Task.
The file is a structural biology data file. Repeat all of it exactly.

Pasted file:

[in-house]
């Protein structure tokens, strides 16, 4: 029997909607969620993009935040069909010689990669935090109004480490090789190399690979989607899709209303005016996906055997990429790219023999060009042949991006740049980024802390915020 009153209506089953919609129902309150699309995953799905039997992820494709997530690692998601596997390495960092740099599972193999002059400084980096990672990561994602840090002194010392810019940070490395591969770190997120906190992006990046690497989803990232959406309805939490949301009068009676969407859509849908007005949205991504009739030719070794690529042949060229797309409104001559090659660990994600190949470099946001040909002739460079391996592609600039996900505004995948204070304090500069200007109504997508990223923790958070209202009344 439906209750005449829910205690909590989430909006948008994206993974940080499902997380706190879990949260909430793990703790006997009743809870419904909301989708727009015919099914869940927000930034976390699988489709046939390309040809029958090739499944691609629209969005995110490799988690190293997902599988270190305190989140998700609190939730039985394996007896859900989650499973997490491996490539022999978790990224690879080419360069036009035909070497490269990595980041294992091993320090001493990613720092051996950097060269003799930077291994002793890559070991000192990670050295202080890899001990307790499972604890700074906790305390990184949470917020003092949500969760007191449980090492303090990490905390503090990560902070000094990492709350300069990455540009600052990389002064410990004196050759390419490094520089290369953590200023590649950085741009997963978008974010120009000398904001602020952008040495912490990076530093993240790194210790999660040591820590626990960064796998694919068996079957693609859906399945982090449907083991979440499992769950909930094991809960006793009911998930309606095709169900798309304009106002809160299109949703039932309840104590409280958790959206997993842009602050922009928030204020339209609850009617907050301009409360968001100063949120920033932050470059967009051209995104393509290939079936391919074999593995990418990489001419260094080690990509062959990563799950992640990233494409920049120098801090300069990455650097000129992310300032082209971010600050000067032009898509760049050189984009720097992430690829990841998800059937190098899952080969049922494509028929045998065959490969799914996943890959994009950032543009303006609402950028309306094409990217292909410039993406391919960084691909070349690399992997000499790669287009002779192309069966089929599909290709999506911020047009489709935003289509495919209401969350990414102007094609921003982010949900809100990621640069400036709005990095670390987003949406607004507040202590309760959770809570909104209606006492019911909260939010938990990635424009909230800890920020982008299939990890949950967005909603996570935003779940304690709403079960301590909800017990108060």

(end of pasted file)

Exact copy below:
[in-house]
């Protein structure tokens, strides 16, 4: 029997909607969620993009935040069909010689990669935090109004480490090789190399690979989607899709209303005016996906055997990429790219023999060009042949991006740049980024802390915020 009153209506089953919609129902309150699309995953799905039997992820494709997530690692998601596997390495960092740099599972193999002059400084980096990672990561994602840090002194010392810019940070490395591969770190997120906190992006990046690497989803990232959406309805939490949301009068009676969407859509849908007005949205991504009739030719070794690529042949060229797309409104001559090659660990994600190949470099946001040909002739460079391996592609600039996900505004995948204070304090500069200007109504997508990223923790958070209202009344 439906209750005449829910205690909590989430909006948008994206993974940080499902997380706190879990949260909430793990703790006997009743809870419904909301989708727009015919099914869940927000930034976390699988489709046939390309040809029958090739499944691609629209969005995110490799988690190293997902599988270190305190989140998700609190939730039985394996007896859900989650499973997490491996490539022999978790990224690879080419360069036009035909070497490269990595980041294992091993320090001493990613720092051996950097060269003799930077291994002793890559070991000192990670050295202080890899001990307790499972604890700074906790305390990184949470917020003092949500969760007191449980090492303090990490905390503090990560902070000094990492709350300069990455540009600052990389002064410990004196050759390419490094520089290369953590200023590649950085741009997963978008974010120009000398904001602020952008040495912490990076530093993240790194210790999660040591820590626990960064796998694919068996079957693609859906399945982090449907083991979440499992769950909930094991809960006793009911998930309606095709169900798309304009106002809160299109949703039932309840104590409280958790959206997993842009602050922009928030204020339209609850009617907050301009409360968001100063949120920033932050470059967009051209995104393509290939079936391919074999593995990418990489001419260094080690990509062959990563799950992640990233494409920049120098801090300069990455650097000129992310300032082209971010600050000067032009898509760049050189984009720097992430690829990841998800059937190098899952080969049922494509028929045998065959490969799914996943890959994009950032543009303006609402950028309306094409990217292909410039993406391919960084691909070349690399992997000499790669287009002779192309069966089929599909290709999506911020047009489709935003289509495919209401969350990414102007094609921003982010949900809100990621640069400036709005990095670390987003949406607004507040202590309760959770809570909104209606006492019911909260939010938990990635424009909230800890920020982008299939990890949950967005909603996570935003779940304690709403079960301590909800017990108060």